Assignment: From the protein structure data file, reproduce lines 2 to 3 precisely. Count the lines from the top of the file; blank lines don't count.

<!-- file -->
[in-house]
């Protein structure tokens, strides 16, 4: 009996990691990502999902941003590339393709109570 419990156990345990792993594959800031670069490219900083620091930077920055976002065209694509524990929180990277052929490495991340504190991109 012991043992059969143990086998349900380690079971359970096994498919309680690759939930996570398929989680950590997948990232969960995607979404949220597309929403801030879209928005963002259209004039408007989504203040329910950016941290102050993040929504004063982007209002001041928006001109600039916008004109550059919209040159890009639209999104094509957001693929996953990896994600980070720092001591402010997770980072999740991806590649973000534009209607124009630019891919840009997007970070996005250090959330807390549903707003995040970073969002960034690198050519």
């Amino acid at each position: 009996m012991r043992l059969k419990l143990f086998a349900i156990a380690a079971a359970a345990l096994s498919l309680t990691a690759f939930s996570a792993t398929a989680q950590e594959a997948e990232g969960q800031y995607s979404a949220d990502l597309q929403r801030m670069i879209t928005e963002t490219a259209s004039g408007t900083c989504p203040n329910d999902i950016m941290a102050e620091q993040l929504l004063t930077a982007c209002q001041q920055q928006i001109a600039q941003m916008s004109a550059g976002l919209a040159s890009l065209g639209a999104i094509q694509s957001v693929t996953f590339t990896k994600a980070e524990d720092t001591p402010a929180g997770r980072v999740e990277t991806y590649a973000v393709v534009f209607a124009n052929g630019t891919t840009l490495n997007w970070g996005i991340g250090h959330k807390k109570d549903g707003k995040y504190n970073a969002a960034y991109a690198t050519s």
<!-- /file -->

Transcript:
């Protein structure tokens, strides 16, 4: 009996990691990502999902941003590339393709109570 419990156990345990792993594959800031670069490219900083620091930077920055976002065209694509524990929180990277052929490495991340504190991109 012991043992059969143990086998349900380690079971359970096994498919309680690759939930996570398929989680950590997948990232969960995607979404949220597309929403801030879209928005963002259209004039408007989504203040329910950016941290102050993040929504004063982007209002001041928006001109600039916008004109550059919209040159890009639209999104094509957001693929996953990896994600980070720092001591402010997770980072999740991806590649973000534009209607124009630019891919840009997007970070996005250090959330807390549903707003995040970073969002960034690198050519």
């Amino acid at each position: 009996m012991r043992l059969k419990l143990f086998a349900i156990a380690a079971a359970a345990l096994s498919l309680t990691a690759f939930s996570a792993t398929a989680q950590e594959a997948e990232g969960q800031y995607s979404a949220d990502l597309q929403r801030m670069i879209t928005e963002t490219a259209s004039g408007t900083c989504p203040n329910d999902i950016m941290a102050e620091q993040l929504l004063t930077a982007c209002q001041q920055q928006i001109a600039q941003m916008s004109a550059g976002l919209a040159s890009l065209g639209a999104i094509q694509s957001v693929t996953f590339t990896k994600a980070e524990d720092t001591p402010a929180g997770r980072v999740e990277t991806y590649a973000v393709v534009f209607a124009n052929g630019t891919t840009l490495n997007w970070g996005i991340g250090h959330k807390k109570d549903g707003k995040y504190n970073a969002a960034y991109a690198t050519s």